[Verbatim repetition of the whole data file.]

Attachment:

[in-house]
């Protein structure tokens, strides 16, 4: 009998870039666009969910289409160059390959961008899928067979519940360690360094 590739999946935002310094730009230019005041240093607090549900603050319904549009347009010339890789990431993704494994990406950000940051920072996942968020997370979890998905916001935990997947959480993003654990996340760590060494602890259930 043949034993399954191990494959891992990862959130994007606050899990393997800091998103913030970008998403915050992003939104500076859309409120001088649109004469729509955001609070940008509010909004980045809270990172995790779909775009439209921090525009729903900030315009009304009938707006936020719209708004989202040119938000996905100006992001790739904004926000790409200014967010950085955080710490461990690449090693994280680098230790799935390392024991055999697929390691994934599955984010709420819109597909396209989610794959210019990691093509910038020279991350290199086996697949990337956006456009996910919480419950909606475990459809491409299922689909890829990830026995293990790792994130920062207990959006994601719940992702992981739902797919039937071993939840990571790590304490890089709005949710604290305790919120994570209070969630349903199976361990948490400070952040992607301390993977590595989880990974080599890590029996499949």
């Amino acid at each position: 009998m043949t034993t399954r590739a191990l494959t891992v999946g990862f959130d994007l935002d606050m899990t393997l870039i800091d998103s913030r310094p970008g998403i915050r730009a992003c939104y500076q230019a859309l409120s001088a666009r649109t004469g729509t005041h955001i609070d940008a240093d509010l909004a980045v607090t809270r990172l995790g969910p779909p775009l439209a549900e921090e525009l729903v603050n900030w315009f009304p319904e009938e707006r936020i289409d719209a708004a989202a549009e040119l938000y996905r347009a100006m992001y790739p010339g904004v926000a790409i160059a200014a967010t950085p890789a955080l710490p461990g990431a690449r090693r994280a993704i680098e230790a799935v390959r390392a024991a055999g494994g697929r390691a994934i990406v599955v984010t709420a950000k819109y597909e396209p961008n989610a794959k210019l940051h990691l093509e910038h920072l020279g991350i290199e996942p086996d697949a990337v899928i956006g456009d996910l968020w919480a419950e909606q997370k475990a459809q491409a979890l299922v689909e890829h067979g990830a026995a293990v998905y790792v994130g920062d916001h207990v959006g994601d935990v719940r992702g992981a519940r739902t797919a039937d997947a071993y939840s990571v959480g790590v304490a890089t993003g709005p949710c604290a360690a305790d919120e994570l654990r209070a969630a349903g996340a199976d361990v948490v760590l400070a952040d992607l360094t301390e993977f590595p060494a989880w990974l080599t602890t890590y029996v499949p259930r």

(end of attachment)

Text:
[in-house]
């Protein structure tokens, strides 16, 4: 009998870039666009969910289409160059390959961008899928067979519940360690360094 590739999946935002310094730009230019005041240093607090549900603050319904549009347009010339890789990431993704494994990406950000940051920072996942968020997370979890998905916001935990997947959480993003654990996340760590060494602890259930 043949034993399954191990494959891992990862959130994007606050899990393997800091998103913030970008998403915050992003939104500076859309409120001088649109004469729509955001609070940008509010909004980045809270990172995790779909775009439209921090525009729903900030315009009304009938707006936020719209708004989202040119938000996905100006992001790739904004926000790409200014967010950085955080710490461990690449090693994280680098230790799935390392024991055999697929390691994934599955984010709420819109597909396209989610794959210019990691093509910038020279991350290199086996697949990337956006456009996910919480419950909606475990459809491409299922689909890829990830026995293990790792994130920062207990959006994601719940992702992981739902797919039937071993939840990571790590304490890089709005949710604290305790919120994570209070969630349903199976361990948490400070952040992607301390993977590595989880990974080599890590029996499949």
């Amino acid at each position: 009998m043949t034993t399954r590739a191990l494959t891992v999946g990862f959130d994007l935002d606050m899990t393997l870039i800091d998103s913030r310094p970008g998403i915050r730009a992003c939104y500076q230019a859309l409120s001088a666009r649109t004469g729509t005041h955001i609070d940008a240093d509010l909004a980045v607090t809270r990172l995790g969910p779909p775009l439209a549900e921090e525009l729903v603050n900030w315009f009304p319904e009938e707006r936020i289409d719209a708004a989202a549009e040119l938000y996905r347009a100006m992001y790739p010339g904004v926000a790409i160059a200014a967010t950085p890789a955080l710490p461990g990431a690449r090693r994280a993704i680098e230790a799935v390959r390392a024991a055999g494994g697929r390691a994934i990406v599955v984010t709420a950000k819109y597909e396209p961008n989610a794959k210019l940051h990691l093509e910038h920072l020279g991350i290199e996942p086996d697949a990337v899928i956006g456009d996910l968020w919480a419950e909606q997370k475990a459809q491409a979890l299922v689909e890829h067979g990830a026995a293990v998905y790792v994130g920062d916001h207990v959006g994601d935990v719940r992702g992981a519940r739902t797919a039937d997947a071993y939840s990571v959480g790590v304490a890089t993003g709005p949710c604290a360690a305790d919120e994570l654990r209070a969630a349903g996340a199976d361990v948490v760590l400070a952040d992607l360094t301390e993977f590595p060494a989880w990974l080599t602890t890590y029996v499949p259930r």